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Alan Brown's picture

Capturing the sunset

Just experimenting with a technique here. This is an old image that I never really liked due to the harshness of the contrasting colors in both sky & foreground. After experimenting with the tilt-shift blur feature in PS I was able to create something more in line with my goal for the image and a lot more to my liking.

Feedback on like/don't like appreciated as always - does the processing technique work for you or do you feel otherwise?

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12 Comments

Matthew Lacy's picture

This is really an image that looks pretty to me. That's not an adjective I use often for pictures, but I think it fits here. The way the layers of the image and the colors work together is quite complementary in my opinion, rather than contrasting. The silhouetted figures along the shore add a sense of story to the picture that would otherwise be missing. They're what really make this image work for me.

Somehow this doesn't strike me as your usual style, but that's not necessarily a mark against the photo itself. You've built such a strong portfolio of images that are either ICM, in the round, or muted in color and tone, that this one doesn't entirely fit. As an outlier though, that gives it some form of distinction.

I did note that given a motion blur effect in ON1, it bears a resemblance to some of Stephanie Johnson's work. This mockup I've included is in no way on the level of the original image though, nor its inspiration. That was just a thought that I had upon further reflection.

Alan Brown's picture

Thanks Matthew. You are correct in saying this is 'not my normal style' but I am always looking for ways to create images of interest - in that respect it does fit my goals.

The effect was actually inspired by the work of Chris Friel, whom I have just recently discovered (and in part uses a tilt-shift lens). Chris has a large body of work, but you can find a sample of pieces I enjoy on my blog if interested (https://www.alanbrownphotography.com/blog/2021/7/2/the-influencers-chris...)

I do see the resemblance to Stephanie's work in your rework, which is a great ICM simulation. My initial intent was to capture the small figures against the expansive sunset to give that sense of scale, so I think I'd like to maintain that element.

Think of this as not a change in style, just another tool that I may or may not use in future as relevant opportunities arise.

Matthew Lacy's picture

You have certainly succeeded at creating a visually striking image. The impression of vastness is one that sticks with me well after I've looked at the image last.

Chris Jablonski's picture

Looks more as if you'd finally bought yourself a 4 X 10 view camera or a LInhof or Fuji 617, Alan! I love the expansiveness in this image - it exactly captures the feel of a surf beach at low tide at the end of the day for me. Open, airy, refreshing and inviting, perhaps even nostalgic for me.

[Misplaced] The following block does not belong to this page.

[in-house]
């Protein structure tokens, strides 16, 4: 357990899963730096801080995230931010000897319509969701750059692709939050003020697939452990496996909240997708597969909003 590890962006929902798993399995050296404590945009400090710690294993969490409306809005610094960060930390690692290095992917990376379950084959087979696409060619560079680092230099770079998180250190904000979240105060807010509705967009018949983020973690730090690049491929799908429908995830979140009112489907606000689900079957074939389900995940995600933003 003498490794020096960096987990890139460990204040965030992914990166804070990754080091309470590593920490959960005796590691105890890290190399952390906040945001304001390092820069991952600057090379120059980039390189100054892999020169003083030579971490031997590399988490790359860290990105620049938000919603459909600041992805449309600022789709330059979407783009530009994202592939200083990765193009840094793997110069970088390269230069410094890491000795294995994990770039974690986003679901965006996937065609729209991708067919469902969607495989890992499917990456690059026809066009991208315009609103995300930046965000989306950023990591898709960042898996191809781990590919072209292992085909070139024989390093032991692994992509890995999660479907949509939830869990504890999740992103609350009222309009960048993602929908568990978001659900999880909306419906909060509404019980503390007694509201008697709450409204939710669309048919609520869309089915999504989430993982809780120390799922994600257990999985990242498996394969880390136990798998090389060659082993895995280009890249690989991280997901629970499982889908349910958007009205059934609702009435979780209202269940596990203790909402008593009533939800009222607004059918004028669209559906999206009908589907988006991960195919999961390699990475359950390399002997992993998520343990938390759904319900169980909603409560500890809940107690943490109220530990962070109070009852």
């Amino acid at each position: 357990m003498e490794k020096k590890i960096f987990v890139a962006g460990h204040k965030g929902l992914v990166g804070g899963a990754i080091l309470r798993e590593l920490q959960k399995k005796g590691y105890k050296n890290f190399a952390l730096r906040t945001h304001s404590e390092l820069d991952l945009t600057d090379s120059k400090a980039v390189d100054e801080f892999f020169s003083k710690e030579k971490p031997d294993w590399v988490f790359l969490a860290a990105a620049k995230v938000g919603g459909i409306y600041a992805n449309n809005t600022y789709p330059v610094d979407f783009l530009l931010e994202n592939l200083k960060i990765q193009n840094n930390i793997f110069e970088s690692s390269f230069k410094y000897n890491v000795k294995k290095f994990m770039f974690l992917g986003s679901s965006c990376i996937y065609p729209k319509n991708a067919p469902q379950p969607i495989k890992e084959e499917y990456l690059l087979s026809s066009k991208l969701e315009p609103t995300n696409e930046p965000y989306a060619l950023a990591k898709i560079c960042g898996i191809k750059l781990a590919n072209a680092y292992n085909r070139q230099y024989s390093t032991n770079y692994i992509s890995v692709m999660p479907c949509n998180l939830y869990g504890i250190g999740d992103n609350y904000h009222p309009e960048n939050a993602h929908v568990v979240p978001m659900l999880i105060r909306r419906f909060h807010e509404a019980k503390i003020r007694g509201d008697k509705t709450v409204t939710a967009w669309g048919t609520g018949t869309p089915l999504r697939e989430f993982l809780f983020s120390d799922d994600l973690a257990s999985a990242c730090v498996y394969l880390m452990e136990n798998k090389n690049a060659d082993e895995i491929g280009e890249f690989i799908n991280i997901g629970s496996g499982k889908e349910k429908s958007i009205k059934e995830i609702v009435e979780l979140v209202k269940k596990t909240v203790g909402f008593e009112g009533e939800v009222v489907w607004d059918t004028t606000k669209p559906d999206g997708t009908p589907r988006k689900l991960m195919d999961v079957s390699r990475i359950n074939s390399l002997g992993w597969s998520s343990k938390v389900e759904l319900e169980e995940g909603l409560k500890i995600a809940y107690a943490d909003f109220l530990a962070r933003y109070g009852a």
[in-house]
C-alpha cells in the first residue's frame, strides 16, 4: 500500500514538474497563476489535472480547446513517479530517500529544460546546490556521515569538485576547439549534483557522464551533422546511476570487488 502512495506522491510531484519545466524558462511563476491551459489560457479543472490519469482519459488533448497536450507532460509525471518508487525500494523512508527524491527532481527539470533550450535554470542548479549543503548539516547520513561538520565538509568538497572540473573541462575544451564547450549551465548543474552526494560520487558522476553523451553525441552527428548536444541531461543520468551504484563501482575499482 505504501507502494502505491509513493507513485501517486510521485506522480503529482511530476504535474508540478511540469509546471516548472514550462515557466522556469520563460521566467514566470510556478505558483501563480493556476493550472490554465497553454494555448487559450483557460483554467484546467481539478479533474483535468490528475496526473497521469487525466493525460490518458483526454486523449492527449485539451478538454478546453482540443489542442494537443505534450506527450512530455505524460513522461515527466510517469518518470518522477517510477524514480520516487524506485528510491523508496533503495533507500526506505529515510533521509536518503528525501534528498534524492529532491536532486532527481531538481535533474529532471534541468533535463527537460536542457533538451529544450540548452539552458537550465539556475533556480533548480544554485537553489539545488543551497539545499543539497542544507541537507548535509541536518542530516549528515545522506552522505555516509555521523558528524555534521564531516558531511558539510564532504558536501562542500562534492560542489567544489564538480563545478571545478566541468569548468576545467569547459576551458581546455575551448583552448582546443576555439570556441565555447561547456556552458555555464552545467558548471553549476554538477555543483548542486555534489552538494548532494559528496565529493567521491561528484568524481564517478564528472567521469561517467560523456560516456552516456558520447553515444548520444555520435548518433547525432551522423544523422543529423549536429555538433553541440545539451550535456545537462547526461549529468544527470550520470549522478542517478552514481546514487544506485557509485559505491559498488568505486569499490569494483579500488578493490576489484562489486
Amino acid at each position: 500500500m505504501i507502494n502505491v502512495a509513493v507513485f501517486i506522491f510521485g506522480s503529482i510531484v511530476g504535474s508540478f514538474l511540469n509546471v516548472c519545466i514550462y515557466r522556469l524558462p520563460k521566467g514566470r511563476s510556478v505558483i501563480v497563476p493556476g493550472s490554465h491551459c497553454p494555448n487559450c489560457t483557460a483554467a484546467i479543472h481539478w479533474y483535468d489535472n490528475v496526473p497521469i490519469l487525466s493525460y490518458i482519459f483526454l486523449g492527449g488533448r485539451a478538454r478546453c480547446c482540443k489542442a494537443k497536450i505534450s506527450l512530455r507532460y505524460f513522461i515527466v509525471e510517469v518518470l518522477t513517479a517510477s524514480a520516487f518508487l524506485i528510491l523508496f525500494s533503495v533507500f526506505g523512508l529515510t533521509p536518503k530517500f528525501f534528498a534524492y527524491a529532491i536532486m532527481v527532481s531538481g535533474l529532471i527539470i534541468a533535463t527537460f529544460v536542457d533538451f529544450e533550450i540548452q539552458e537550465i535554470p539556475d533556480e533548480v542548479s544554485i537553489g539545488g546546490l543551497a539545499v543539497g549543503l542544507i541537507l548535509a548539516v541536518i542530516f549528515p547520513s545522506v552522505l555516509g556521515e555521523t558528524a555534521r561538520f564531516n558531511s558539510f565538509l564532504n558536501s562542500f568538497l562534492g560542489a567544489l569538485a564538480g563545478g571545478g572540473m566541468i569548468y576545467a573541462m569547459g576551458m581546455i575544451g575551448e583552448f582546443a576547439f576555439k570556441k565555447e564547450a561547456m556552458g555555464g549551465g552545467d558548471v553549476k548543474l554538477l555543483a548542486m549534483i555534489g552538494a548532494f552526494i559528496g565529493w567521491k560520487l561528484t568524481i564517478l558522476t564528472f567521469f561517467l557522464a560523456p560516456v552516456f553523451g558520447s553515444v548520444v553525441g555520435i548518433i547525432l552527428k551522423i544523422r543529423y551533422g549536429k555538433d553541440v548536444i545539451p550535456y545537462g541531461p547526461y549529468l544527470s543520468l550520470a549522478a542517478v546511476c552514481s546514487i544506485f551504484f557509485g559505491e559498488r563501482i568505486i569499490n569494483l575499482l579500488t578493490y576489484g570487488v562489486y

I don't understand the technical issues, and am curious. The complementary colours are very attractive here, and you could usually manipulate those in post to your satisfaction. Did you do the blur horizontally to smear colours together, keeping the figures separate? Nothing here grates. If I saw this somewhere else, I'd suspect it's a photo-based image or a photorealist-style painting.

Like much of your work, as Julian Ray recently said, you use photographic means to end up with something that transcends photography, looking somewhat like a painting but actually being its own thing.

Alan Brown's picture

Hi Chris. Thanks for your kind words.
TBH I could never get the sky and foreground to my liking. Whatever I did both became a distraction that took focus away from the figures.

This was taken a number of years ago, so perhaps I could revisit the processing at some point. I actually only reworked in this instance as the strong horizontal planes worked well with a couple of things I wanted to try (this result being one of them).

Chris Jablonski's picture

I think it's fine as is, Alan. I love the tiny figures, which help contribute to the sense of vastness. Now I understand, that you blurred vertically above & below the figures, leaving them sharp.

Alan Brown's picture

You got it - everything is spot on Chris!

Vijay Mewada's picture

Hi Alan. As an art frame, this looks great to me. And thats good enough reason not to spin further fine.

Correct me for my understanding that this is a composite and you actually played with focus blurs. PS 21 has further enhanced TS effect in another filter but that would not have helped particularly to this frame and its feeling.

Overall, the dark cloud patches diverts the attention but thats not the discussion here.

Good concept.

Alan Brown's picture

Hi for your response Vijay. This is actually a straight shot - global processing done in LR then into PS where the tilt-shift blur was applied.

Vijay Mewada's picture

Alan, great. Reading Tilt shift, was habitually "looking" for gradual transition from sharp to blur pixels.

very Good image at large.

Ian Fraser's picture

Absolutely lovely, Alan. The only thing I can think of is that I would have liked more symmetry in the crop with the two children on the left and right of the frame. Either way, this image is fantastic.

Alan Brown's picture

Thanks so much for your kind comment Ian. This may not be the final image, although I do wish to keep that sense of vastness so may have to sacrifice a crop to preserve that feeling.

Thanks for the suggestion.